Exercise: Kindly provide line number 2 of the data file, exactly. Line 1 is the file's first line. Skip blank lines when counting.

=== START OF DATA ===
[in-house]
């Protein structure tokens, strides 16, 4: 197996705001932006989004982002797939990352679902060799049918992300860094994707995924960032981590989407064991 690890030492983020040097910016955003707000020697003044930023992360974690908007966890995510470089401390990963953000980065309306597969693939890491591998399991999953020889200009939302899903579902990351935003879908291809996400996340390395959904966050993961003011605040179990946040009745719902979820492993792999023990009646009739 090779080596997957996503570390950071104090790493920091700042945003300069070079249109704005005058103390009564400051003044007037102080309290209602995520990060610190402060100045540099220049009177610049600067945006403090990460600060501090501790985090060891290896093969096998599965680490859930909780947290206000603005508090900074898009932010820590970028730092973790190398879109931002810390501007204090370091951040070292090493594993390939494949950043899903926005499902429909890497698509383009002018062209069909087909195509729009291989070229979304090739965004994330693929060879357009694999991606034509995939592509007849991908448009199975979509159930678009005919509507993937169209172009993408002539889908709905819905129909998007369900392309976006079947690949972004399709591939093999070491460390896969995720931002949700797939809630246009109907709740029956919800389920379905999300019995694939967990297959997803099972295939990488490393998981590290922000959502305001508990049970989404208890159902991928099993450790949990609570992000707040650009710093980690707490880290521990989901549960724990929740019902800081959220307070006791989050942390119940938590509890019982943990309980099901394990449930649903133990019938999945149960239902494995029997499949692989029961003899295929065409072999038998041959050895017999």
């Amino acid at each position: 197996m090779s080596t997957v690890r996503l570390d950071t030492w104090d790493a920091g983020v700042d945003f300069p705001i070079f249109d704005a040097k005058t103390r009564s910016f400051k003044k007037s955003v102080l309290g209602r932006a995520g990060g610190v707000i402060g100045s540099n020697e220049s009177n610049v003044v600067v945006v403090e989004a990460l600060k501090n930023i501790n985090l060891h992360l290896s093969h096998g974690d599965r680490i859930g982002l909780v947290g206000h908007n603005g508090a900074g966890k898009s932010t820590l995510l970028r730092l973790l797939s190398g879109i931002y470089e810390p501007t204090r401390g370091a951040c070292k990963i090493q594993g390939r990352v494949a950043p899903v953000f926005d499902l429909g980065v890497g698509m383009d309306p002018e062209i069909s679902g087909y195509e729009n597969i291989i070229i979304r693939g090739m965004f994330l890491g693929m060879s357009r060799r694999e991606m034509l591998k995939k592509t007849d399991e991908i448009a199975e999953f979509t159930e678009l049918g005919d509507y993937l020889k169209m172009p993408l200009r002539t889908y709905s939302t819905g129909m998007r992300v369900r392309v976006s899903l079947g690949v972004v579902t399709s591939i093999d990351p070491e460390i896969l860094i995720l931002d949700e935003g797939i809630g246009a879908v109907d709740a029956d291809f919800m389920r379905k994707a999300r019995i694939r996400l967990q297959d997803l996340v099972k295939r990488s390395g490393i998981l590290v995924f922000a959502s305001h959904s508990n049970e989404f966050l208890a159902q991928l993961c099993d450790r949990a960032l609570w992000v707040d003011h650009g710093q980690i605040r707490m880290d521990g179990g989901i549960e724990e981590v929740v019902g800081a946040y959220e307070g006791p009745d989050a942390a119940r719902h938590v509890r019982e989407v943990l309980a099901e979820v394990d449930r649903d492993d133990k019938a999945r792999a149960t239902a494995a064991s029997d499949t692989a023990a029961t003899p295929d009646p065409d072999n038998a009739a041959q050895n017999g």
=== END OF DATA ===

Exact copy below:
């Protein structure tokens, strides 16, 4: 197996705001932006989004982002797939990352679902060799049918992300860094994707995924960032981590989407064991 690890030492983020040097910016955003707000020697003044930023992360974690908007966890995510470089401390990963953000980065309306597969693939890491591998399991999953020889200009939302899903579902990351935003879908291809996400996340390395959904966050993961003011605040179990946040009745719902979820492993792999023990009646009739 090779080596997957996503570390950071104090790493920091700042945003300069070079249109704005005058103390009564400051003044007037102080309290209602995520990060610190402060100045540099220049009177610049600067945006403090990460600060501090501790985090060891290896093969096998599965680490859930909780947290206000603005508090900074898009932010820590970028730092973790190398879109931002810390501007204090370091951040070292090493594993390939494949950043899903926005499902429909890497698509383009002018062209069909087909195509729009291989070229979304090739965004994330693929060879357009694999991606034509995939592509007849991908448009199975979509159930678009005919509507993937169209172009993408002539889908709905819905129909998007369900392309976006079947690949972004399709591939093999070491460390896969995720931002949700797939809630246009109907709740029956919800389920379905999300019995694939967990297959997803099972295939990488490393998981590290922000959502305001508990049970989404208890159902991928099993450790949990609570992000707040650009710093980690707490880290521990989901549960724990929740019902800081959220307070006791989050942390119940938590509890019982943990309980099901394990449930649903133990019938999945149960239902494995029997499949692989029961003899295929065409072999038998041959050895017999």